Gov. Gretchen Whitmer addressed the State of Michigan after a plan to kidnap her and other Michigan government officials was thwarted by state and federal law enforcement agencies. She started by saying thank you to law enforcement and FBI agents who participated in stopping this [...]
By Carolyn Hayes
At once simple and complex, Magenta Giraffe Theatre Company’s “Soul Mates” delivers variations on a theme, with a gentle but insistent twist. This world premiere – the first professional production for emerging local playwright Kirsten Knisely – is an ambitious piece that seeks to blend the freedom of isolated two-person vignettes with the intricacy of meticulously planned links that tell a larger story. Here, backed by a sharply considered concept and the evident accord of a gifted ensemble, director Frannie Shepherd-Bates wisely focuses on the rewarding connections of the play’s diverse array of soul mate relationships, allowing the burgeoning web of connectedness to speak for itself.
After ringing a brief foreshadowing knell in the remote past, Knisely pitches forward in time toward the present, via an establishing scene that overtly lays out the play’s conception of its titular theme. These glimpses into other eras prove a heyday for costumer Lauren Montgomery and properties designer Gwen Lindsay that set the tone for the visual richness to follow. Against the marbled backdrop of Lindsay’s neutral scenic design, Montgomery in particular ensures that every inspired and inherent choice says something, filling the all-purpose vacuum of the playing space with satisfying palettes. By necessity, however, the designers reach their zenith early, gloriously constructing a 1980s tween habitat in which a pair of besties (the sweetly contrasting Julia Garlotte and Jaye Stellini) mulls over the meaning of romantic unions and lifelong friendships between turns of “Electronic Mall Madness.”
This scene and others are propelled by a sputtering energy – some of which may have been a byproduct of opening-night fervor, but the drive is clearly ingrained. Gratefully, the ensemble cast finds appropriate outlets through the text, often in scripted moments employing incidental music. Here, sound design by Shepherd-Bates steps up with funny and prescient selections, atmospheric cues, and an undercurrent of strummy warm tunes about connection (featuring locally sourced music by D’Orchestra). In her capacity as director, Shepherd-Bates’s strength is in identifying the relationship dynamics and digging in from the outset; the show’s finest scene work flourishes with Knisely’s ear for effortless dialogue and organic build.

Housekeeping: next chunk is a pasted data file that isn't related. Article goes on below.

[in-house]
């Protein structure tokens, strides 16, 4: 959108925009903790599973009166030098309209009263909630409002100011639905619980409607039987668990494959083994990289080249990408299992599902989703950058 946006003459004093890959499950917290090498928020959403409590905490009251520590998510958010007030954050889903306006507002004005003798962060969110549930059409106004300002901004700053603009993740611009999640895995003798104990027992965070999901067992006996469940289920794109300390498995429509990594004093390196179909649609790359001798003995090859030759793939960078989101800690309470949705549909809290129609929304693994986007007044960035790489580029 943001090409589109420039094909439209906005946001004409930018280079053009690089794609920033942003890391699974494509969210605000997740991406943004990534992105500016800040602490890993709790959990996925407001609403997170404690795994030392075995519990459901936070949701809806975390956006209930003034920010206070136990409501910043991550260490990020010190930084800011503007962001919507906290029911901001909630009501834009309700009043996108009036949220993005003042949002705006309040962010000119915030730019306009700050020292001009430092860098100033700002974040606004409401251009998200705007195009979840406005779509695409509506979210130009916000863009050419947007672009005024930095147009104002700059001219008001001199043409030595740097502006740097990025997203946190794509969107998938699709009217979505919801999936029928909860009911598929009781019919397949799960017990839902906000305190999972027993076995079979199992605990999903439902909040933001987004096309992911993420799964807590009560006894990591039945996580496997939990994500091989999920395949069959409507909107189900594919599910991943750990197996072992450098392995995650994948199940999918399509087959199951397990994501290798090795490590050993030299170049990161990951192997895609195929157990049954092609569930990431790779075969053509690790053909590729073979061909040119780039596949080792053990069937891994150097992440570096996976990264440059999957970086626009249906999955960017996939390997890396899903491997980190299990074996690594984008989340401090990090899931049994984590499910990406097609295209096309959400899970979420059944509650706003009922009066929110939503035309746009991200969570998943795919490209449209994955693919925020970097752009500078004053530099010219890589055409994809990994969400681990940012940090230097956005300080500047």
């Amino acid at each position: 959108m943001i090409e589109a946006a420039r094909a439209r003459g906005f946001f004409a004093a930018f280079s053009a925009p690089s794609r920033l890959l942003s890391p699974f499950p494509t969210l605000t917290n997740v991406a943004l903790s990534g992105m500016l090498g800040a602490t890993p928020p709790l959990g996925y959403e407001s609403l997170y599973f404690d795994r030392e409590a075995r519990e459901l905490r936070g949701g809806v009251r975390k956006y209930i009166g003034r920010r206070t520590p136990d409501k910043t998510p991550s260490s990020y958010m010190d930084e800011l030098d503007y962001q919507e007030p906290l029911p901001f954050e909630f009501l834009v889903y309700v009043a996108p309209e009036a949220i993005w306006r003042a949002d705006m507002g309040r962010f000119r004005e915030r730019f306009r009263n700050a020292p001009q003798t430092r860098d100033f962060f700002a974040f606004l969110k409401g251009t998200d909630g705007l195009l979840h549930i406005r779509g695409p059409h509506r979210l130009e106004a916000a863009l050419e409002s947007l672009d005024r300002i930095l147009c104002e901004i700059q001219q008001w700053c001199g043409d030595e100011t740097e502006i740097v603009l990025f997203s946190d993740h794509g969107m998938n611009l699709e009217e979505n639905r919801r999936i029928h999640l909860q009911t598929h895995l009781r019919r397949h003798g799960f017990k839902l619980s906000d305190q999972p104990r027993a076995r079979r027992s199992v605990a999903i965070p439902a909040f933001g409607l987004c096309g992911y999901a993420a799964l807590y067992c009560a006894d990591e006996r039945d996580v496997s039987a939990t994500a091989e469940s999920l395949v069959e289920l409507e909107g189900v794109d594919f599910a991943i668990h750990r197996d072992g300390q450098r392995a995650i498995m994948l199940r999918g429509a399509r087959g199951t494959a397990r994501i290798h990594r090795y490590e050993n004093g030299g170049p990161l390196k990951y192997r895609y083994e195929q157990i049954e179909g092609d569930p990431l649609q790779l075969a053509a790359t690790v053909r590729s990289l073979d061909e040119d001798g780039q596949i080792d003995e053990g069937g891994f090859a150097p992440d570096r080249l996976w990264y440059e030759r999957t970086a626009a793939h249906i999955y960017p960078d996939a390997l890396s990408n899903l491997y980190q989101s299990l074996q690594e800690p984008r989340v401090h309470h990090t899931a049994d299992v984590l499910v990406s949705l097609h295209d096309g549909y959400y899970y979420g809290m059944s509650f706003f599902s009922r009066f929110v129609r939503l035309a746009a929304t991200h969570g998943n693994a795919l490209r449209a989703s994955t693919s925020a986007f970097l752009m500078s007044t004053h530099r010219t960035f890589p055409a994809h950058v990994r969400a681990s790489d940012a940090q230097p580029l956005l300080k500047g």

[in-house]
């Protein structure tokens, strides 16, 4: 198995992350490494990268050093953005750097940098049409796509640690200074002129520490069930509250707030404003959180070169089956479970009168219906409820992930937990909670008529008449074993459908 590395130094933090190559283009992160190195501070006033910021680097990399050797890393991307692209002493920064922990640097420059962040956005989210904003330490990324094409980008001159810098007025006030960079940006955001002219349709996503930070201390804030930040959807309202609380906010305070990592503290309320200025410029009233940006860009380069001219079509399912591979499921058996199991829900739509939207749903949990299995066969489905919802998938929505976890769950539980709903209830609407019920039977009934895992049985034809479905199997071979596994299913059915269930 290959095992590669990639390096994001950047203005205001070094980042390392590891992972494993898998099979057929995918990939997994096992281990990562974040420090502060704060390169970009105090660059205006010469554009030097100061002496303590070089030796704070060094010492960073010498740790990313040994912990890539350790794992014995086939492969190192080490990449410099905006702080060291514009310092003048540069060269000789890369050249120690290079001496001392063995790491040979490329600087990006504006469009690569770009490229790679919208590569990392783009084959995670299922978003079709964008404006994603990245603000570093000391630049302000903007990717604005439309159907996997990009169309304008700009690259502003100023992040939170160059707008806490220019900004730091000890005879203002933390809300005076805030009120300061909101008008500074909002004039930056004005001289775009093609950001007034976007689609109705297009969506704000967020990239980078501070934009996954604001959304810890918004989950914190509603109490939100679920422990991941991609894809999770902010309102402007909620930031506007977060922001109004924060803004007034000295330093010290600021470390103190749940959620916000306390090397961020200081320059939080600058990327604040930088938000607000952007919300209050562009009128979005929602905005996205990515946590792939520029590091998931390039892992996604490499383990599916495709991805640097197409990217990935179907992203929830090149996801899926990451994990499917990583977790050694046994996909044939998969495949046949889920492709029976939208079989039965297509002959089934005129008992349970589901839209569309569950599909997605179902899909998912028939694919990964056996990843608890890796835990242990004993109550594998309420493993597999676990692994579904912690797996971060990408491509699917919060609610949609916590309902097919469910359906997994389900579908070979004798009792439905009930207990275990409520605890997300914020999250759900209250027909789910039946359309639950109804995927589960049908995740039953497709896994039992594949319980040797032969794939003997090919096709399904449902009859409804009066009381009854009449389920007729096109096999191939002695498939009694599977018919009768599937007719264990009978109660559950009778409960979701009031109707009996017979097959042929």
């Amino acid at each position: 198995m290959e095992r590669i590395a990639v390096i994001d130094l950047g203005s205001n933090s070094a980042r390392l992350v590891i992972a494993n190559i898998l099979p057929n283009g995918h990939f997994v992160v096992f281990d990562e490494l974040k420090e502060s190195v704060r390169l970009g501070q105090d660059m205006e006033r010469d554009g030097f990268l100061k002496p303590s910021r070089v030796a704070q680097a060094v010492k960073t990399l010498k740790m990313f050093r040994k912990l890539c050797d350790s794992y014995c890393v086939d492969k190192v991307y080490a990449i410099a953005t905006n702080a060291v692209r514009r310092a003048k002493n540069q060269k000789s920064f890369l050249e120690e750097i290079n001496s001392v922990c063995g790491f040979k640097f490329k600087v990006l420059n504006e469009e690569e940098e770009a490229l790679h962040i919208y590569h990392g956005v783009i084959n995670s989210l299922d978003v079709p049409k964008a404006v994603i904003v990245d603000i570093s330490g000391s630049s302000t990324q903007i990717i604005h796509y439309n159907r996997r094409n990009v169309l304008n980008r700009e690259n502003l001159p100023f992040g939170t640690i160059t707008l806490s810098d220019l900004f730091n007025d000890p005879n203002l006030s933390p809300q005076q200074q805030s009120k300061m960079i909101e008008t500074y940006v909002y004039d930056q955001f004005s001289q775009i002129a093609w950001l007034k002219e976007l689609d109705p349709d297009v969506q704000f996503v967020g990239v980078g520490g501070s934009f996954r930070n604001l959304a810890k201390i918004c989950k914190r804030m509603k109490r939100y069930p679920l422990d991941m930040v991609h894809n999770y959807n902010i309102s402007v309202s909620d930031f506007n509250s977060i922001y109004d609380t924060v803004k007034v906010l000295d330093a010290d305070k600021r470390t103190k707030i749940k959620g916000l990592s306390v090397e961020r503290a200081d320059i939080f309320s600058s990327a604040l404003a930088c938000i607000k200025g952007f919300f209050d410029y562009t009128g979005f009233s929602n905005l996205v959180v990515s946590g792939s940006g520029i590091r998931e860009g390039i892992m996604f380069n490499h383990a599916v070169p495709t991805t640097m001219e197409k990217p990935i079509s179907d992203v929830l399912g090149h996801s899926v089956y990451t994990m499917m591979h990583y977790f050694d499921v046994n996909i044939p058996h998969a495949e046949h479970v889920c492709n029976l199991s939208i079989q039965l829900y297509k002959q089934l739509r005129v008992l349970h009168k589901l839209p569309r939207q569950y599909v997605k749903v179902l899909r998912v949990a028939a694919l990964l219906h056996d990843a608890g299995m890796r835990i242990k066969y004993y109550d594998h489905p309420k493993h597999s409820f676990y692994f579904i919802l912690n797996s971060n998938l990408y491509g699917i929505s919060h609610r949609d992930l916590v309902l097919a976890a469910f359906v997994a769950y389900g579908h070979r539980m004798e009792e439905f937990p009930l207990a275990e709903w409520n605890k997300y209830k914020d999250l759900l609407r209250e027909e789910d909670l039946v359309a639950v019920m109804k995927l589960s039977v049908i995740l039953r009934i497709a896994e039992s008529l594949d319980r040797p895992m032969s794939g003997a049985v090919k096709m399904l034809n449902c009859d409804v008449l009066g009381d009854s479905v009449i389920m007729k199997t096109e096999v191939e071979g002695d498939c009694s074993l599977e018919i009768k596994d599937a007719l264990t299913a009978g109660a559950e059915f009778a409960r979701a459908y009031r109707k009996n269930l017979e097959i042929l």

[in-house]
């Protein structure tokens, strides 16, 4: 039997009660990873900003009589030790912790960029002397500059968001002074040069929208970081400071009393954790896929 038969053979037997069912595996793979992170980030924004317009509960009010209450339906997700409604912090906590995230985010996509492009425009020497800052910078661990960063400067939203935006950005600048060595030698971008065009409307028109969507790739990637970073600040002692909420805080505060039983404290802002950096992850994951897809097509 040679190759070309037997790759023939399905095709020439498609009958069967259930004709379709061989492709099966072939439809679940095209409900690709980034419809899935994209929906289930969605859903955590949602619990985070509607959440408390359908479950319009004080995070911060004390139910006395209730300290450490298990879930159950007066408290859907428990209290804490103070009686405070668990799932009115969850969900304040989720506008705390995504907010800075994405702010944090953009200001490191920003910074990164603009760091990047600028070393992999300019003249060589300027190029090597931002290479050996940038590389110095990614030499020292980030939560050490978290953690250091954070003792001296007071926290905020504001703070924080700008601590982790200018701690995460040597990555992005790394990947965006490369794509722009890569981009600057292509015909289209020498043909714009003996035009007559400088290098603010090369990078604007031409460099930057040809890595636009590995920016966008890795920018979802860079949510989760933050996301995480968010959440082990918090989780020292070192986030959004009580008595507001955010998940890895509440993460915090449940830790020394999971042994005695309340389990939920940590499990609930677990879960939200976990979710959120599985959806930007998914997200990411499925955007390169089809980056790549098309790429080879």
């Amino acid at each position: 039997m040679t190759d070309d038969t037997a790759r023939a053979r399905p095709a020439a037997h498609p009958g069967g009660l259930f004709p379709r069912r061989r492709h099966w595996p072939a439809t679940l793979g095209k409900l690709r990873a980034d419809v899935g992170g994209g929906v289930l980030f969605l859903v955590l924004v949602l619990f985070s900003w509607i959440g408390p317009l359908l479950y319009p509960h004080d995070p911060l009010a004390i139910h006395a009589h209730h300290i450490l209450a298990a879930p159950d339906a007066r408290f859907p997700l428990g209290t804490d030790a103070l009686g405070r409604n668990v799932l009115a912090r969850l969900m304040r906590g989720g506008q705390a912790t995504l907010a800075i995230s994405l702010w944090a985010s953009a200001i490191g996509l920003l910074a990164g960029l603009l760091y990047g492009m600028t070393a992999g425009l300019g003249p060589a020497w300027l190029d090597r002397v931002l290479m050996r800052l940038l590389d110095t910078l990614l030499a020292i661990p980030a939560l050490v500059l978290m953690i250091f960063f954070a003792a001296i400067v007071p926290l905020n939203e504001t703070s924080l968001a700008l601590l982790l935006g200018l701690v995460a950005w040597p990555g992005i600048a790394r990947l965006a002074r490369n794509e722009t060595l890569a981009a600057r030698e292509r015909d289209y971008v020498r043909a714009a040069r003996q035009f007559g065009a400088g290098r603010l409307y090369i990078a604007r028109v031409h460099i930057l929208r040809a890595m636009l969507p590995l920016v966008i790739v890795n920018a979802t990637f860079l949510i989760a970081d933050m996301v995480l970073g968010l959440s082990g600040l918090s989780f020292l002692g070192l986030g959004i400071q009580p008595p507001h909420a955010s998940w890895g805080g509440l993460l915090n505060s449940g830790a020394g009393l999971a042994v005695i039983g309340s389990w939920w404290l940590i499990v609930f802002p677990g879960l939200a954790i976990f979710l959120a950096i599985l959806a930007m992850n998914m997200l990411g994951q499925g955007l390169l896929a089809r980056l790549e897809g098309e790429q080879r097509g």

The conventional definition of soul mates is a romantic one, and the play delivers several such relationships in multiple permutations: As mismatched friends with benefits, Stellini plays boldly genuine opposite the boisterously expressive Jonathan Davidson; another stellar scene strikes awkward comic gold, as Garlotte and Matthew Turner Shelton hit it off through a sea of cringe-worthy and cutely lamented faux pas. Yet the production makes a strong case for platonic and familial relationships to have the same import, demonstrated by Davidson and Shelton as different characters in two scenes: one of roommates that brings equal parts humor and high stakes, another of brothers at a critical crossroads of openness, uncertainty and betrayal.
Even as each scene has its own unique feel and standing power, a framework begins to emerge that binds this loose amalgamation of individuals. The payoffs begin lightly and keep the viewer invested in a growing world, but as the character recurrences and links begin to compound and the chronology grows more heavily insistent, a late reveal shows the playwright’s hand in a way that makes baldly apparent her need for the audience to care about the big picture. The risk does bring some emotional satisfaction, but at a price – the effortless flow of solely relationship-focused scenes sags with added weight, culminating in truth bombs, mouthpiece philosophy, and forced absolution that venture to the edge of hackneyed territory.
Ultimately, Shepherd-Bates and company have cultivated a deeply felt series of relationships at intriguing junctures, welling up with comedy and honesty in an evocative cycle. This staging makes evident Knisely’s skill as a playwright, although her strengths of invention and composition are gently undercut by her compulsion for greater personal meaning. As a journey into and through the concept, “Soul Mates” defers to its underlying structure more than is necessary; as a glimpse into the bonds of people permanently imprinted on each other, this inventive script and lush production more than satisfies.
Magenta Giraffe Theatre Company at The Abreact Performance Space, 1301 W. Lafayette #113, Detroit. 8 p.m. Friday-Saturday through Feb. 23, plus 3 p.m. Sunday, Feb. 17. $15-$18. 313-408-7269. http://www.MagentaGiraffe.org